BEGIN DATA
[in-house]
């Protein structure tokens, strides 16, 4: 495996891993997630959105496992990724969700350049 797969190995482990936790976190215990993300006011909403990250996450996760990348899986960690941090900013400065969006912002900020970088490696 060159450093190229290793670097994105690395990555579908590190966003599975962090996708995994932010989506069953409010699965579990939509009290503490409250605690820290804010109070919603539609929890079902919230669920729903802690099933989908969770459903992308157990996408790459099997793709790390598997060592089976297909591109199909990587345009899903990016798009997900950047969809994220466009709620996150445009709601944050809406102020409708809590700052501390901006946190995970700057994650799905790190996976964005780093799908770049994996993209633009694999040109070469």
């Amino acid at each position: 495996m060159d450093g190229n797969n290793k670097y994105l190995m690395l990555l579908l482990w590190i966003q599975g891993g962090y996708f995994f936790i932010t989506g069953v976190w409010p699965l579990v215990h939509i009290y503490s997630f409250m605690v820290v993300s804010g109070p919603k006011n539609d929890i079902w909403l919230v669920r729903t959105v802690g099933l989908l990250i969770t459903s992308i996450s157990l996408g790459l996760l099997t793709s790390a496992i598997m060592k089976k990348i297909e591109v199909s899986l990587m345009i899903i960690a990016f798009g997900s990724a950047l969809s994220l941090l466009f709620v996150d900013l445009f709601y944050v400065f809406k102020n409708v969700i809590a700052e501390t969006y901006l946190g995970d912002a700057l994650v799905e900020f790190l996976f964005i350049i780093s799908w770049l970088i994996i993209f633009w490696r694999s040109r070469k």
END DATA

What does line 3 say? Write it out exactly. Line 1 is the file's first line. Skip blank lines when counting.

């Amino acid at each position: 495996m060159d450093g190229n797969n290793k670097y994105l190995m690395l990555l579908l482990w590190i966003q599975g891993g962090y996708f995994f936790i932010t989506g069953v976190w409010p699965l579990v215990h939509i009290y503490s997630f409250m605690v820290v993300s804010g109070p919603k006011n539609d929890i079902w909403l919230v669920r729903t959105v802690g099933l989908l990250i969770t459903s992308i996450s157990l996408g790459l996760l099997t793709s790390a496992i598997m060592k089976k990348i297909e591109v199909s899986l990587m345009i899903i960690a990016f798009g997900s990724a950047l969809s994220l941090l466009f709620v996150d900013l445009f709601y944050v400065f809406k102020n409708v969700i809590a700052e501390t969006y901006l946190g995970d912002a700057l994650v799905e900020f790190l996976f964005i350049i780093s799908w770049l970088i994996i993209f633009w490696r694999s040109r070469k």